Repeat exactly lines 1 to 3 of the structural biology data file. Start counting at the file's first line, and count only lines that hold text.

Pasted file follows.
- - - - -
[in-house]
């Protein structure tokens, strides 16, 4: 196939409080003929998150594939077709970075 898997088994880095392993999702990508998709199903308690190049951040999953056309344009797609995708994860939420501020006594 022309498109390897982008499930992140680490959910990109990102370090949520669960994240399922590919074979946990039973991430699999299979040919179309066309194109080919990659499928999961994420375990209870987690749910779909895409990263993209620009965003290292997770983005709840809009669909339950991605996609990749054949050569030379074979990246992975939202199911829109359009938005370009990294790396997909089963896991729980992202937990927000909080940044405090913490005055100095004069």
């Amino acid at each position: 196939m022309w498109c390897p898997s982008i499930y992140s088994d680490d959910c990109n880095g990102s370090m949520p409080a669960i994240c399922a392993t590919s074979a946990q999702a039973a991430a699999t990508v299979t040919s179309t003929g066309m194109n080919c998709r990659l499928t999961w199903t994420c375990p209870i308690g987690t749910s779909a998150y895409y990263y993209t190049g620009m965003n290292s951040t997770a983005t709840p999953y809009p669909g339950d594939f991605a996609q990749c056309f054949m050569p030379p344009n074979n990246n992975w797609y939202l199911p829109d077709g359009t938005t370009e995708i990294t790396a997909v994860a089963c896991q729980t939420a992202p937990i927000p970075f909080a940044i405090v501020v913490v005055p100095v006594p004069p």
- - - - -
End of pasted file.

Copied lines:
[in-house]
């Protein structure tokens, strides 16, 4: 196939409080003929998150594939077709970075 898997088994880095392993999702990508998709199903308690190049951040999953056309344009797609995708994860939420501020006594 022309498109390897982008499930992140680490959910990109990102370090949520669960994240399922590919074979946990039973991430699999299979040919179309066309194109080919990659499928999961994420375990209870987690749910779909895409990263993209620009965003290292997770983005709840809009669909339950991605996609990749054949050569030379074979990246992975939202199911829109359009938005370009990294790396997909089963896991729980992202937990927000909080940044405090913490005055100095004069």
């Amino acid at each position: 196939m022309w498109c390897p898997s982008i499930y992140s088994d680490d959910c990109n880095g990102s370090m949520p409080a669960i994240c399922a392993t590919s074979a946990q999702a039973a991430a699999t990508v299979t040919s179309t003929g066309m194109n080919c998709r990659l499928t999961w199903t994420c375990p209870i308690g987690t749910s779909a998150y895409y990263y993209t190049g620009m965003n290292s951040t997770a983005t709840p999953y809009p669909g339950d594939f991605a996609q990749c056309f054949m050569p030379p344009n074979n990246n992975w797609y939202l199911p829109d077709g359009t938005t370009e995708i990294t790396a997909v994860a089963c896991q729980t939420a992202p937990i927000p970075f909080a940044i405090v501020v913490v005055p100095v006594p004069p």